. Proof of l
         	|-(l1): for some  x:T (W2(x)).
         	|-(l2): for 0..1  x:T (W2(x)).

        Example of a Natural Proof

      1. |-if for some x, all y (x R y) then for all y, some x( x R y)
      2. Let{
        1. (np1): for some x, all y (x R y),
        2. (np2): not for all y, some x( x R y).
        3. (np1),(x=>a)|- (np3): for all y (a R y),
        4. (np2), (qn)|- (np4): for some y, all x(not x R y),
        5. (np4), (y=>b)|- (np5): for all x (not x R b),
        6. (np3), (y=>b)|- (np6): a R b,
        7. (np5), (x=>a)|- (np7): not a R b,

        The third way to prove a proposition is by assuming the contrary and analysing it. The aim is to find contradictions in all possible alternatives. This has been called "Reducto ad Absurdum" for the last 2000 years or so. More recently it has been formalised as the method of Semantic tableau and used in Artificial Intelligence.

        Proofs do not always work out the way we want - for example sometimes to prove P, we assume not P but find one or more alternatives being left open, for instance Q. In this case, we can still 'harvest' a weaker proposition than P - P or Q.

        Thus in MATHS - at any time in a document - we can open up a hypothetical context, examine the consequences and then draw conclusions as we discard the context. An important guideline, which you may find goes very much against the grain - do not assume your goal, assume the opposite. In short proof consists of playing the devil's advocate, unsuccessfully.

      3. assertion::= axiom | conjecture | derived
      4. derived::= conclusion (argument|) | (deduction | argument) conclusion,
      5. label::="(" identifier "): ",
      6. axiom::= label wff,
      7. conjecture::='??{' documentation "}??",
      8. deduction::= O("("List( identifier | explanation ) ")" ) | algebraic_step | comment,
      9. conclusion::="|-" O(label) derived_wff.
      10. algebraic_step::=expression relation expression #( EOLN label relation expression),

        Algebra and Calculations

        MATHS combines natural deduction with algebra. An algebraic step uses an inference like the following:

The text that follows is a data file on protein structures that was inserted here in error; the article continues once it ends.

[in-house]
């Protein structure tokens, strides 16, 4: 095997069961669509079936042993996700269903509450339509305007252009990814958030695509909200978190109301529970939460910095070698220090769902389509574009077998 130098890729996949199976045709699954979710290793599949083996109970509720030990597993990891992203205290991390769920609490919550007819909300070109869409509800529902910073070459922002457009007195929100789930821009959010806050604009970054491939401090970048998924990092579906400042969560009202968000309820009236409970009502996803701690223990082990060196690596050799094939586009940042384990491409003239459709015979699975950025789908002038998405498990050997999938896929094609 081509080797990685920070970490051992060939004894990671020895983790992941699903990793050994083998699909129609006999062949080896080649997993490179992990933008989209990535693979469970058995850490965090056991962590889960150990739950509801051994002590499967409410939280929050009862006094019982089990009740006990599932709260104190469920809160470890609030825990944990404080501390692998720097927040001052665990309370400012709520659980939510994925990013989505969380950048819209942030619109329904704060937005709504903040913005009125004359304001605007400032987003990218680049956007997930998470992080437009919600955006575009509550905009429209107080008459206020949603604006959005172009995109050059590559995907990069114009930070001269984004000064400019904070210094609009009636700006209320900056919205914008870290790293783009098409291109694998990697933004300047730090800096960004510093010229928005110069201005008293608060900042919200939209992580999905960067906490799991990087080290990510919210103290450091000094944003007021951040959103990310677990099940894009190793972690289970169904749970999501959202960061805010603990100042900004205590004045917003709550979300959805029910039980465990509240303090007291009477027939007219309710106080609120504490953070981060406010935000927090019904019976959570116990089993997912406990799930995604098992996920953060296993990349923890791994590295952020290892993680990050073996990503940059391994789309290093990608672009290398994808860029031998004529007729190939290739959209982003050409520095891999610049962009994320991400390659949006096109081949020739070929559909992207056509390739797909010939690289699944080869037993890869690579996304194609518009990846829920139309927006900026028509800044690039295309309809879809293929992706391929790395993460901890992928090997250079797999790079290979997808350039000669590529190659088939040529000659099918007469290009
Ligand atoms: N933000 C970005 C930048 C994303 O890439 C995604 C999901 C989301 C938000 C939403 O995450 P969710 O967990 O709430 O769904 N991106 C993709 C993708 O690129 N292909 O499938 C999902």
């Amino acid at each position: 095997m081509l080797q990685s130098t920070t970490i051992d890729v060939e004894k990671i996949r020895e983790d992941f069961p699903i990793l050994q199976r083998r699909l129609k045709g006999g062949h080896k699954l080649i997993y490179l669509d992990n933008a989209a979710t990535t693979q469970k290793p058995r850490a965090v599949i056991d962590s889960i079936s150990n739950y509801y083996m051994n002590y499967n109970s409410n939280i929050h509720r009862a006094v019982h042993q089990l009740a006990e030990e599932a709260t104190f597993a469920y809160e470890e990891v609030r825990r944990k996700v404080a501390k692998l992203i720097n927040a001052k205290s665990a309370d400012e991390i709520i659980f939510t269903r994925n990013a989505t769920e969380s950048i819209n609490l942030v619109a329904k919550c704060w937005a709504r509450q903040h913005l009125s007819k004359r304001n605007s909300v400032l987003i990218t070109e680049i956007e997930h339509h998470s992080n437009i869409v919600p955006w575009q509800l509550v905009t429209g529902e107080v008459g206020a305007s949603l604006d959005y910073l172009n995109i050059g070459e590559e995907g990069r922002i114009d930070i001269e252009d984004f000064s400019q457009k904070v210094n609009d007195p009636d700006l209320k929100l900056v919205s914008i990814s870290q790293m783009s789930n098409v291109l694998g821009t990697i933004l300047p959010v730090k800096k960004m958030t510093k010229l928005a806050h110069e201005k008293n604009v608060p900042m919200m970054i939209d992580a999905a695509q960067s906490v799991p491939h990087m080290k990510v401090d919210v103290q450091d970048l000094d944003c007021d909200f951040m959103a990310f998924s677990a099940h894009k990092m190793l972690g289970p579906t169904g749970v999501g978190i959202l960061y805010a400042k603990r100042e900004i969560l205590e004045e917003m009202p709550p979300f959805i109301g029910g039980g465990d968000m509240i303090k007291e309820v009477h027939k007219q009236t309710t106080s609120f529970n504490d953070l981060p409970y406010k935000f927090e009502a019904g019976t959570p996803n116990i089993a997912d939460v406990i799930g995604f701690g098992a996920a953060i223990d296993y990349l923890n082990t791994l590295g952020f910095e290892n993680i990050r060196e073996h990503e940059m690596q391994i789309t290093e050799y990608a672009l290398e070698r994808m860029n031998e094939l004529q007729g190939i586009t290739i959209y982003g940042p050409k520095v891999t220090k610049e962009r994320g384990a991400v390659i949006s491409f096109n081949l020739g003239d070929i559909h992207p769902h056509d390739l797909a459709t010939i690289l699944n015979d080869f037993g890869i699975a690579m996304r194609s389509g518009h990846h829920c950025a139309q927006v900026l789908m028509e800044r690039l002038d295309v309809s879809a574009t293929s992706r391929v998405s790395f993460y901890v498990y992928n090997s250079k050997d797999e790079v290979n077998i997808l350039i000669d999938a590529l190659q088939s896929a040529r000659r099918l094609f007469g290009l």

11. |-if e1 R1 e2 R2 e3...R[n-1] e[n] then e1 ;R e[n].


      12. Consider{ e1
      13. (y1). R1 e2
      14. (y2). R2 e3
      15. (y2). R3 e4
      16. ...
        }|-(l) e1 ;R e[n].


        In the above the ys are explanations of why the step is valid - typically a list of labels of theorems and axioms.

        Two forms are particularly useful. First when all the relations are equalities, and secondly when they are all iff.


      17. Consider{ e1
      18. (y1). = e2
      19. (y2). = e3
      20. (y3). = e4
      21. (y4). = e5
      22. ...
        }|-(l) e1 = e[n].


      23. Consider{ e1
      24. (y1). iff e2
      25. (y2). iff e3
      26. (y3). iff e4
      27. (y4). iff e5
      28. ...
        } |-(l) e1 iff e[n].


        David Gries has argued that this is the best kind of arguments for computer programming. He may be right. Gries ??

        Other forms of reasoning have been developed by mathematicians, see [ Algebra in math_10_Intro ]

        Trying Ideas Out

        For many years mathematicians have tended to use the words 'Let' and 'Consider' to introduce ideas for examination. MATHS also encourages creative (or lateral) thinking. At any time an idea can can be documented and experimented with - as long as it is in an enclosed context. Edward de Bono's work suggests there is need for a new word that frees the mind to examine the ideas without pre-judging them. He suggested "Po". "Po" invites the reader (or listener) to suspend judgment of an idea for a time. It means that the idea is thought about without evaluating it as true or false. Signiificantly the string "po" is found in "hypothesis", "suppose", "posit", "proposition" which indicates something of the way it is intended to work. It is also part of "poetry" - indicating that an idea can be thought about for aesthetic as well as pragmatic reasons. In MATHS the word 'Po' is followed by a set of (braced) documentation which includes the assumptions and derives the consequences. After the end of the argument a conclusion can be drawn from the complete process. Edward de Bono had no intent for "Po" to be part of a formal language, but by the lateral move of trying it out this author concludes that it works better than other words.